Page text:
JACKSONVILLE, Fla. -- The Jaguars, University of Florida and University of Georgia strongly condemned an antisemitic message projected onto one of the giant videoboards at TIAA Bank Field on Saturday as well as antisemitic banners displayed on a Jacksonville overpass on Friday.
The message at the stadium appeared after Florida and Georgia played their annual game at TIAA Bank Field on Saturday. The message displayed on the backside of one of the TIAA Bank Field videoboards read, "Kanye was right about the Jews." That was in reference to recent tweets and antisemitic comments made recently by musician/producer/designer Ye, formerly known as Kanye West.
According to WJXT TV-4 in Jacksonville, there also were two banners displayed on an overpass near Interstate 10 on Friday that read "End Jewish Supremacy in America" and "Honk if you know it's the Jews."
The schools released a joint statement on Sunday morning.
"We strongly condemn the antisemitic hate speech projected outside TIAA Bank Field in Jacksonville after the Florida-Georgia football game Saturday night and the other antisemitic messages that have appeared in Jacksonville," the statement read. "The University of Florida and the University of Georgia together denounce these and all acts of antisemitism and other forms of hatred and intolerance. We are proud to be home to strong and thriving Jewish communities at UGA and UF, and we stand together against hate."
Jaguars owner Shad Khan, who is with his team in London for Sunday's game against the Denver Broncos, also was upset to learn of the messages.
"I'm personally dismayed to learn of antisemitic rhetoric and messages that marred the experience Saturday at the Florida-Georgia game," Khan's statement read. "I know this is not representative of our community, but it happened and it's outrageous. It's hurtful and wrong. It has to stop. I'm asking everyone to make it their mission to end the ignorance and hatred. Let's be better."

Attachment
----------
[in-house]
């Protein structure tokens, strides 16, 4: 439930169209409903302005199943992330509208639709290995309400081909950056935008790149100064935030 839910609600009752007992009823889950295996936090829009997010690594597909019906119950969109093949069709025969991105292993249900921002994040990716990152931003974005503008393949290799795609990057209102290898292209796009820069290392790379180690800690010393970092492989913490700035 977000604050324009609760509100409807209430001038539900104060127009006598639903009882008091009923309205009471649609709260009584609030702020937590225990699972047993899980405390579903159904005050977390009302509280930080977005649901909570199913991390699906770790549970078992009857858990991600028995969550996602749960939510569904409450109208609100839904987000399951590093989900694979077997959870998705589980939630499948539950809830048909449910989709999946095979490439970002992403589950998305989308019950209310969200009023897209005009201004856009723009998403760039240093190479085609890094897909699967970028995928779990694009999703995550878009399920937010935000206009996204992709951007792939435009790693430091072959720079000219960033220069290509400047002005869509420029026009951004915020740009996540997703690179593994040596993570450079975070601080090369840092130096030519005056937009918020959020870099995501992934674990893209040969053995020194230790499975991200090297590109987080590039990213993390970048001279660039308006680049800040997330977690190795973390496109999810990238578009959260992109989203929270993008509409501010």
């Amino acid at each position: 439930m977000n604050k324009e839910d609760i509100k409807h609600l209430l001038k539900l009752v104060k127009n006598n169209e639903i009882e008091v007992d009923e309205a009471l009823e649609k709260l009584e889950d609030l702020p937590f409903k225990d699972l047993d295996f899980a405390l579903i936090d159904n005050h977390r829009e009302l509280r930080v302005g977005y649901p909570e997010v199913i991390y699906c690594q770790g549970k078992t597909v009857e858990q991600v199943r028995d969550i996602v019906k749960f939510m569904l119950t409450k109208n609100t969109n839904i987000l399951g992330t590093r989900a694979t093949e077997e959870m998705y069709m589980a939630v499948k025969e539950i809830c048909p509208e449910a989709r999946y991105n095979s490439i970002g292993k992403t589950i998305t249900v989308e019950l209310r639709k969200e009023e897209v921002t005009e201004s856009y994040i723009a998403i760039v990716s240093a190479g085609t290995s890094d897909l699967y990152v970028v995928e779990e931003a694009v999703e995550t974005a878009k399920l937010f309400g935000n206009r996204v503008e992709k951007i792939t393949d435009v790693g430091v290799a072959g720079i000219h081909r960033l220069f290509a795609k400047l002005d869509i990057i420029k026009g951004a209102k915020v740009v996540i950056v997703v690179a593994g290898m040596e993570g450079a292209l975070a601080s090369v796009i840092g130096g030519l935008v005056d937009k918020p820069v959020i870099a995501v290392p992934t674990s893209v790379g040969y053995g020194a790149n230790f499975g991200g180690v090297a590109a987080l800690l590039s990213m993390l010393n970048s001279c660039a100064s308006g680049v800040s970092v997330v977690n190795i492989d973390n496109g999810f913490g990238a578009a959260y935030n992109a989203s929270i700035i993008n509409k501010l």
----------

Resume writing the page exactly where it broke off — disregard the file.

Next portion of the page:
Last year, the Anti-Defamation League recorded 2,717 incidents of harassment, vandalism or violence targeting Jews -- the highest annual total since it began tracking these incidents in 1979. The recent antisemitic incidents come four years after the deadliest attack on American Jews, when 11 people were killed at a synagogue in Pittsburgh, and just days before the contentious midterm elections throughout the U.S.
A nonprofit founded by New England Patriots owner Robert Kraft took the extra step of planning to air an ad during the Patriots-New York Jets game on Sunday that condemned anti-Jewish hate speech and encouraged people who are not Jewish to speak up against antisemitism.
"Recently many of you have spoken up,'' the 30-second ad from Kraft's Foundation to Combat Antisemitism said. "We hear you today. We must hear you tomorrow. There are less than 8 million Jewish people in this country. Fewer than are watching this ad. They need you to add your voice."
The ad, which was scheduled to air during the first quarter of the game, ends with the hashtag: #StandUpToJewishHate.
"I have committed tremendous resources toward this effort and am vowing to do more," Kraft said in a statement. "I encourage others to join in these efforts. My hope is this commercial will continue to enhance the national conversation about the need to speak out against hatred of all types, and particularly to stand up to Jewish hate.''
The Associated Press contributed to this report.